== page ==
Navigation Links
MU scientists 'see' how HIV matures into an infection
Date:10/1/2008

COLUMBIA, Mo. After improving the sensitivity of nuclear magnetic resonance (NMR), researchers at the University of Missouri actually watched the HIV-1 protease mature from an inactive form into an active infection. This process has never been directly visualized before. The findings appear today in the journal Nature.

"We actually saw the process occur," said Chun Tang, assistant professor of biochemistry in the MU School of Medicine. "This is something that has never been done before. We now understand more about the maturation process. We hope this will be a stepping stone to intervening before the infection progresses."

The HIV-1 protease is responsible for releasing the essential building blocks of an infective HIV-1 viral particle, the culprit of AIDS. The HIV-1 protease is one of the primary targets of therapeutic treatment. However, the viral enzyme is constantly mutating in an effort to gain drug resistance.

"HIV-1 protease is not an active enzyme when it is first expressed in cells. It has to be activated to do its job," Tang said. "What we were able to see is how it self-activates from an immature form when the virus is not infective into a mature form when the virus gains infectivity."

Tang and his colleagues used a novel NMR method called paramagnetic resonance relaxation enhancement and were able to see the temporary joining of two halves of HIV-1 protease precursor, something that had not been accessible before using conventional techniques.

The researchers discovered that the 'tail,' or the flanking amino acid residues, of the HIV-1 protease precursor go through a temporarily formed tunnel where the tail is cut off. At this point, the protease becomes active, the maturation process proceeds, and the virus becomes infective.

"The more we understand about the virus, especially about the maturation into infection, the more we can do to identify novel therapeutics," Tang said.


'/>"/>

Contact: Jennifer Faddis
Faddisj@missouri.edu
573-882-6217
University of Missouri-Columbia
Source:Eurekalert

Related biology news :

1. UK scientists working to help cut ID theft
2. Scientists show that mitochondrial DNA variants are linked to risk factors for type 2 diabetes
3. Comet probes reveal evidence of origin of life, scientists claim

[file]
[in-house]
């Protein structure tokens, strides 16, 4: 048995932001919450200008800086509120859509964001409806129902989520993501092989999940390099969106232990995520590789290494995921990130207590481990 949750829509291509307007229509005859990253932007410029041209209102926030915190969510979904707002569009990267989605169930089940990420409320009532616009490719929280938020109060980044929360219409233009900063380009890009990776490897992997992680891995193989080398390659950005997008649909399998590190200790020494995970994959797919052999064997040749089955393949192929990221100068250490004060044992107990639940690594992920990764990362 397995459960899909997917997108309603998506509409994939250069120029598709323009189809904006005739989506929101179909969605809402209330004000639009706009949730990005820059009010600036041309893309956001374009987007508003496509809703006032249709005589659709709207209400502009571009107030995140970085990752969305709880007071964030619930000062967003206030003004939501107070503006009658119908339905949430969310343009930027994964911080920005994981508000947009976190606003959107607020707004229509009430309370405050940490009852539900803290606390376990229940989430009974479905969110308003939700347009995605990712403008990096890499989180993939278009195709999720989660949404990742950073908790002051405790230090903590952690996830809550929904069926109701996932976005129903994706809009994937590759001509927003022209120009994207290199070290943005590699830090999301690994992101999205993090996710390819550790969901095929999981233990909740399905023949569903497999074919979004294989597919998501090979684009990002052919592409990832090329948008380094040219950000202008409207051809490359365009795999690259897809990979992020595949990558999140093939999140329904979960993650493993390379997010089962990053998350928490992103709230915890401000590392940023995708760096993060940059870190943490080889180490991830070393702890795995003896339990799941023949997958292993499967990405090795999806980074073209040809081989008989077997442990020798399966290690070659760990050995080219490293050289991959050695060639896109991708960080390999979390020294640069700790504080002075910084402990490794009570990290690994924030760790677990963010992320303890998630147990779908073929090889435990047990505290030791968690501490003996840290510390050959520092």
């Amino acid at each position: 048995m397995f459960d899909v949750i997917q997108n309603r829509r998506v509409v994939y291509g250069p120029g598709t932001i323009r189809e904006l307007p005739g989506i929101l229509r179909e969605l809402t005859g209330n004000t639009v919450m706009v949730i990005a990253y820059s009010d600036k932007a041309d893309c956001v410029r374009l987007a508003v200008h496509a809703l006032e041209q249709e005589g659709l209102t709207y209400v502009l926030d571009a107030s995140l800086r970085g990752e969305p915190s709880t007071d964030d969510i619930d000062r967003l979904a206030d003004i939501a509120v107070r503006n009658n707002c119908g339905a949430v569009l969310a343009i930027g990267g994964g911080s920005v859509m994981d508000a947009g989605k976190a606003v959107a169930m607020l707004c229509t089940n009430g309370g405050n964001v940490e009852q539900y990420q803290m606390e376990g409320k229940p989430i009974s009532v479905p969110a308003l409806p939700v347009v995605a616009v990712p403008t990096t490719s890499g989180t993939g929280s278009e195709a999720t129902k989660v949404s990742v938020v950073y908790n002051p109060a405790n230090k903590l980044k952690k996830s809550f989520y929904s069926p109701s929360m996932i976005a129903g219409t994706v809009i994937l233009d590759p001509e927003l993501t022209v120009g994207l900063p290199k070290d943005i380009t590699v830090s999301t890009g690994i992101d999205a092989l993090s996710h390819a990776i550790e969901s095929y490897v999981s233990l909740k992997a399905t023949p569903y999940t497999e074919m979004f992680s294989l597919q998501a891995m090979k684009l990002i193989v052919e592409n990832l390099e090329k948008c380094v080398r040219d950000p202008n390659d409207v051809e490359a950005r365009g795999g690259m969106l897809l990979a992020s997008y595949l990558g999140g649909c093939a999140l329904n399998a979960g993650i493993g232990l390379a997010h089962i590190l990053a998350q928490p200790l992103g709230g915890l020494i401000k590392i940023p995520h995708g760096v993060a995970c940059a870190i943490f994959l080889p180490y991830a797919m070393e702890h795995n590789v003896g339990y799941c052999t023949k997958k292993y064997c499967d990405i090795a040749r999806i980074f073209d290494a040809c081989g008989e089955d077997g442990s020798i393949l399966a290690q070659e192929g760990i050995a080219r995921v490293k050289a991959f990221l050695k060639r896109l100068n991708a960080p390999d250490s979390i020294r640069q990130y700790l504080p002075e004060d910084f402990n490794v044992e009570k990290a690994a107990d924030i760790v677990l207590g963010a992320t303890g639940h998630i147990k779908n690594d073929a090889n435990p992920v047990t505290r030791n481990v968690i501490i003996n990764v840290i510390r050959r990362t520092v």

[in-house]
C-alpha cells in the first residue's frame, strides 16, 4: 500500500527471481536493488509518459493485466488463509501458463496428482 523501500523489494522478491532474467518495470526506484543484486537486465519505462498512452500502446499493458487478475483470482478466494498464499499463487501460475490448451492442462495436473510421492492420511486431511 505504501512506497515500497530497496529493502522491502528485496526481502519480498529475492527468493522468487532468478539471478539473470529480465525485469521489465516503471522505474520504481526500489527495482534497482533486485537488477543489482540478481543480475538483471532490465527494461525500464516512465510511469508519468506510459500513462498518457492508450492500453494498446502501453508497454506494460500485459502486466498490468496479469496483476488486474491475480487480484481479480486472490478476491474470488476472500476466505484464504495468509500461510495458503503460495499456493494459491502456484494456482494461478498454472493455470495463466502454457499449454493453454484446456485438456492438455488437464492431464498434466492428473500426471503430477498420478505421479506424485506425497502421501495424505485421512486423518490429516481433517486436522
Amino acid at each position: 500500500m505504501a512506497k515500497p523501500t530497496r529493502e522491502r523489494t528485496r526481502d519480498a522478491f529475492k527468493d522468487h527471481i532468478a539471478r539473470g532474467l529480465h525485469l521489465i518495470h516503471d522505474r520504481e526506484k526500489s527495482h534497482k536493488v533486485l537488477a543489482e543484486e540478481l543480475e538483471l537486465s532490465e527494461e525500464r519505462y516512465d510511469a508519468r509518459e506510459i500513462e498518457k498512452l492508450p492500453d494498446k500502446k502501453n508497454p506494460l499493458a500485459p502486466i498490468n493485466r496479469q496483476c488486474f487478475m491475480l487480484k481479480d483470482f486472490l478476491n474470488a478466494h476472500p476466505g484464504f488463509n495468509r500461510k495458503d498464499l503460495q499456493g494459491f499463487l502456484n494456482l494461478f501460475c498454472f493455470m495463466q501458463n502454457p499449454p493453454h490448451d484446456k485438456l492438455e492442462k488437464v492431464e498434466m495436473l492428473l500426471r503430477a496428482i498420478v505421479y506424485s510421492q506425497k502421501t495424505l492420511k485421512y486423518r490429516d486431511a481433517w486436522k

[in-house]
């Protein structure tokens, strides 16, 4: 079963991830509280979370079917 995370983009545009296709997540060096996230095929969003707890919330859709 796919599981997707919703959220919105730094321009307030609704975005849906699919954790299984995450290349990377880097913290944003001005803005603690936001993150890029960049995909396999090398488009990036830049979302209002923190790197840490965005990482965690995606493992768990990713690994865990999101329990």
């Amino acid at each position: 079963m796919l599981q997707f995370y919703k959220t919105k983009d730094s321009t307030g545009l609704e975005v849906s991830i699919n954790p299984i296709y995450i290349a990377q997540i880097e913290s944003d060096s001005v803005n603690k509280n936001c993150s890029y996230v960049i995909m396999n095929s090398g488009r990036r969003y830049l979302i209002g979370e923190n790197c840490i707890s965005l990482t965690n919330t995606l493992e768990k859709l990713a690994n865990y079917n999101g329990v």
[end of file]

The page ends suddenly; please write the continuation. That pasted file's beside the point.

4. Scientists link fragile X tremor/ataxia syndrome to binding protein in RNA
5. Male elephants get photo IDs from scientists
6. Scientists retrace evolution with first atomic structure of an ancient protein
7. Muscle mass: Scientists identify novel mode of transcriptional regulation during myogenesis
8. Carnegie Mellon scientists develop nanogels that enable controlled delivery of carbohydrate drugs
9. Clemson scientists shed light on molecules in living cells
10. Scientists tackle mystery mountain illness
11. T. rex quicker than Becks, say scientists
Post Your Comments:
*Name:
*Comment:
*Email:
(Date:6/22/2016)... BETHESDA, Md. , June 22, 2016  The American ... by Trade Show Executive Magazine as one of ... Summit on May 25-27 at the Bellagio in ... based on the highest percentage of growth in each of ... number of exhibiting companies and number of attendees. The 2015 ...
(Date:6/20/2016)... , June 20, 2016 Securus ... justice technology solutions for public safety, investigation, corrections ... the prisons involved, it has secured the final ... (DOC) facilities for Managed Access Systems (MAS) installed. ... additional facilities to be installed by October, 2016. ...
(Date:6/9/2016)... Paris Police Prefecture and ... ensure the safety of people and operations in several locations ... Teleste, an international technology group specialised in broadband ... its video security solution will be utilised by ... across the country. The system roll-out is scheduled for the ...
Breaking Biology News(10 mins):
(Date:12/2/2016)... ... December 02, 2016 , ... In anticipation ... and lumbar disc production, company President, Jake Lubinski will be traveling to Switzerland ... AxioMed disc in Bern, Lucerne, and Zurich to discuss the benefits of a ...
(Date:12/2/2016)... OAKS, Calif. , Dec. 2, 2016 Amgen ... AGN ) today announced the submission of a Marketing ... ABP 215, a biosimilar candidate to Avastin ® (bevacizumab). ... application submitted to the EMA. "The submission ... as Amgen seeks to expand our oncology portfolio," said ...
(Date:12/2/2016)... , ... December 01, 2016 , ... ACEA Biosciences, Inc. ... Phase I/II clinical trials for AC0010 at the World Conference on Lung Cancer 2016, ... an update on the phase I/II clinical trials for AC0010 in patients with advanced ...
(Date:12/2/2016)... (PRWEB) , ... December 01, 2016 , ... ... Computational Science Symposium (CSS) and the popularity of US Single Day Events (SDE) ... place in early Summer 2018, in Raleigh, NC. Topics of the pharmaceutical and ...
Breaking Biology Technology: